By Bill McLean
ILLUSTRATION BY BARRY BLITT
By Bill McLean
ILLUSTRATION BY BARRY BLITT
For one inning circa 2006, during a Major League Baseball game between the Los Angeles Dodgers and the Colorado Rockies at Coors Field in Denver, Stephen Alltop sat behind a legend in the press box.
The music director of both the Elmhurst Symphony Orchestra and Apollo Chorus of Chicago watched.
And … tingled.
The Dodgers’ longtime radio ace, Vin Scully, was doing an inimitable one-man show in a booth, using his mellifluous voice to provide efficient play-by-play and tell charming stories.
“Masterful,” Alltop, a Wilmette resident since 2016, says of the late broadcaster’s work behind the microphone. “I find inspiration in anybody who has an amazing work ethic.
“Today I find myself wanting to work harder than ever at the little things, because great music culminates only after hundreds of details are taken care of,” adds Alltop, an organist/harpsichordist/keyboard artist who now also serves as the music director of the Champaign-Urbana Symphony Orchestra and in two capacities at Northwestern University— senior lecturer (conducting and ensemble), Bienen School of Music, and director of music, Alice Millar Chapel.
A true-blue Dodgers fan since his days as a youngster in Arizona, Alltop is all about wielding either a conductor’s baton or a squash racket, rather than a baseball bat, these days. But the man keeps knocking it out of the park in his chosen field.
The Illinois Council of Orchestras named Alltop—who made his Carnegie Hall debut in 2007, conducting the music of Eric Whitacre— the 2022 Conductor of the Year for his work with the Champaign-Urbana Symphony Orchestra.
He has helmed the Apollo Chorus of Chicago since 1997. Founded in 1872 and the city’s oldest musical organization, it has performed at Ravinia Festival with Chicago Symphony Orchestra and at Lollapalooza; made appearances with London Symphony Orchestra, Josh Groban, and Sarah Brightman; and enthralled viewers of The Oprah Winfrey Show. The Apollo Chorus’s Hallelujah enlivened a Christmas Special of the Netflix Series Sense8.
Since 2014 Alltop has given presentations on conducting and leadership to MBA students and senior executives from around the world on behalf of Northwestern University’s Kellogg School of Management. Each presentation includes a live ensemble and spotlights the dynamics of verbal and nonverbal communication.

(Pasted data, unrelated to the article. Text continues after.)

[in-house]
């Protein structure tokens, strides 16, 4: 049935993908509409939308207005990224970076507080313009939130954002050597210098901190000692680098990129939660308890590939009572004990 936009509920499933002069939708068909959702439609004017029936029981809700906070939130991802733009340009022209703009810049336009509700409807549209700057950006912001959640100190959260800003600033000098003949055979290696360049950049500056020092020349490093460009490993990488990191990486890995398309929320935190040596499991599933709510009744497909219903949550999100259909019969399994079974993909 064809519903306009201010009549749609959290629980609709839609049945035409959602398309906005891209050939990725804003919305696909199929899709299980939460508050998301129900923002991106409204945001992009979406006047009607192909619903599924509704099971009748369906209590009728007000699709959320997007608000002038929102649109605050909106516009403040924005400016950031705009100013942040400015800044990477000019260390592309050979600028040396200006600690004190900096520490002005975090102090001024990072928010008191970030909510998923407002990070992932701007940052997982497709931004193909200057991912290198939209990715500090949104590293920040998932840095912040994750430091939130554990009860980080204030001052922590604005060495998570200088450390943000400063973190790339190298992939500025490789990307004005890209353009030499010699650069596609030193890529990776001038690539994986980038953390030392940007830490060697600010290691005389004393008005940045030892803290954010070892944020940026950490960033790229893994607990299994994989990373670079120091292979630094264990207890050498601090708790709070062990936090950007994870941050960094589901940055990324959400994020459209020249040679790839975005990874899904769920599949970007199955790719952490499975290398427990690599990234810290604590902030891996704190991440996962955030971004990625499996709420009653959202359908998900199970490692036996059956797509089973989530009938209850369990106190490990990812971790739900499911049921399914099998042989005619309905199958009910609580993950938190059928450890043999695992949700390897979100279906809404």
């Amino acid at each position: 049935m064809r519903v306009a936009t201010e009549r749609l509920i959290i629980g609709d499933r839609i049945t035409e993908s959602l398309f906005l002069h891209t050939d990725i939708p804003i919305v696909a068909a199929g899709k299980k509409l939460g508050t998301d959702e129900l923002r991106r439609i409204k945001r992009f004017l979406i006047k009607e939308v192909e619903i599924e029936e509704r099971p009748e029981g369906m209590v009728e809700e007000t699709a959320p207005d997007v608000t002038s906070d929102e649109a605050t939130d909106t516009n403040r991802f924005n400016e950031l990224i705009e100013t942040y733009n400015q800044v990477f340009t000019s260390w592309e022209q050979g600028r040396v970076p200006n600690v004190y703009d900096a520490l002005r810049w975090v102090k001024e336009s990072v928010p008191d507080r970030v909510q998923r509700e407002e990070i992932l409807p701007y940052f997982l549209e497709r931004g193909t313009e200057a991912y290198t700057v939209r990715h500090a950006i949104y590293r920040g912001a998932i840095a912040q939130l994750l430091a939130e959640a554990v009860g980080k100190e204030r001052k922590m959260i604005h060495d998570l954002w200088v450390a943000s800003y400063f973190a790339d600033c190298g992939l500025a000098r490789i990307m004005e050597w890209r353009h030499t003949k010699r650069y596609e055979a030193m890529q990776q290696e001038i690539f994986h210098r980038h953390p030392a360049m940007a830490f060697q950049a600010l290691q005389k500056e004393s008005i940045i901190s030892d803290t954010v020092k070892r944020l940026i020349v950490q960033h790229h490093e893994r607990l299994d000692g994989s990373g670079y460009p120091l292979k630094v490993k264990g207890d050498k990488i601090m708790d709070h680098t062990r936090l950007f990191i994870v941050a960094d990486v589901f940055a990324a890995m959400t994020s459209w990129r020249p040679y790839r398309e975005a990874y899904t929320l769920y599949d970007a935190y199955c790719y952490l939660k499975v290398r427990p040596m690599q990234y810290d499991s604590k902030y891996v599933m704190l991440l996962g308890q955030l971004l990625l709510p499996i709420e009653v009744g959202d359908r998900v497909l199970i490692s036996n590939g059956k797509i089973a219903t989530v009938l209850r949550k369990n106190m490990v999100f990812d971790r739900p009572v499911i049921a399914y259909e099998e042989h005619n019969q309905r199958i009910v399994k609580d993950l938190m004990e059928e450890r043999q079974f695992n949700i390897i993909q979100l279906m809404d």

“There are parallels between music and leadership, between being a conductor and being a CEO,” says Alltop, who studied business briefly at the University of Arizona before transferring to the Eastman School of Music in Rochester, New York, where he graduated with Highest Distinction in Organ Performance and later earned Master of Music degrees in Organ Performance & Literature and Choral Conducting.
“I often get the question, ‘Do those conductor gestures really work?’” he adds. “They do. A conductor’s gestures influence a performance as significantly as a business leader’s communication skills influence the work of a company’s employees. In music and in business, you have to have a plan, you have to facilitate that plan, and you have to lead with vision.”
Alltop, who holds a Doctor of Musical Arts in Orchestral Conducting from Northwestern University, also sees parallels between music and sports. Veteran point guard (conductor of the offense) and future Hall of Famer Chris Paul plays for the Phoenix Suns, Alltop’s favorite NBA team. Paul ranks first among active NBA players in career assists. But it’s Paul’s leadership that impresses Alltop the most.
“Look at every team Chris Paul has played for in his career, and you’ll find that every one improved right after he joined it,” Alltop says, referring to the New Orleans Hornets (2005- 2011), Los Angeles Clippers (2011-2017), Houston Rockets (2017-2019), Oklahoma City Thunder (2019-2020), and Suns. “The best leaders know what it takes to help their teammates become better players.
“It is an honor for me,” he adds, “to work with highly trained musicians and help them perform great music. I look at music as an opportunity to produce something special and to convey something, which is an incredible privilege and a reward.”
Alltop wore out two albums, Rossini: Overtures and Switched-On Bach, as a child and probably listened to Gioachino Rossini’s William Tell Overture more times than Chris Paul dribbles a basketball in a season. He was six years old, maybe seven, when he first experienced a visceral response to music.
“That hasn’t changed, hasn’t diminished in the least,” says Alltop, who has two children, Stephanie, 27, and Alexis, 24. “I’ll always be grateful that the church I attended in my childhood had a great music program, and my parents (Peggy and the late Jim) were quite supportive, early on, of my interest in music. I remember my dad telling me, ‘Do what you love to do and the money will follow.’”
In 2012 Alltop married Josefien Stoppelenburg, a gifted and decorated soprano who grew up in the Netherlands. They first met when she auditioned for him. They first performed together as friends, in 2011, for the Jane Austen Society of North America’s Greater Chicago Region chapter and headlined an event in Stoppelenburg’s homeland in 2018.
The couple entertained seniors at a Presbyterian Home in Evanston on March 19, five days after presenting “Heroines of the Baroque” at the Arizona Bach Festival at Saint Barnabas Episcopal Church in Scottsdale.
On March 21 they graced an audience with their quintessence at Guarneri Hall in Chicago.
“It’s beautiful what we have,” Alltop says. “My wife and I lead a wonderful life together, full of music and laughter and travel.”
Visit stephenalltop.com for more information and details of the “Cirque Returns” concert Alltop will conduct with the Grant Park Symphony Orchestra this summer.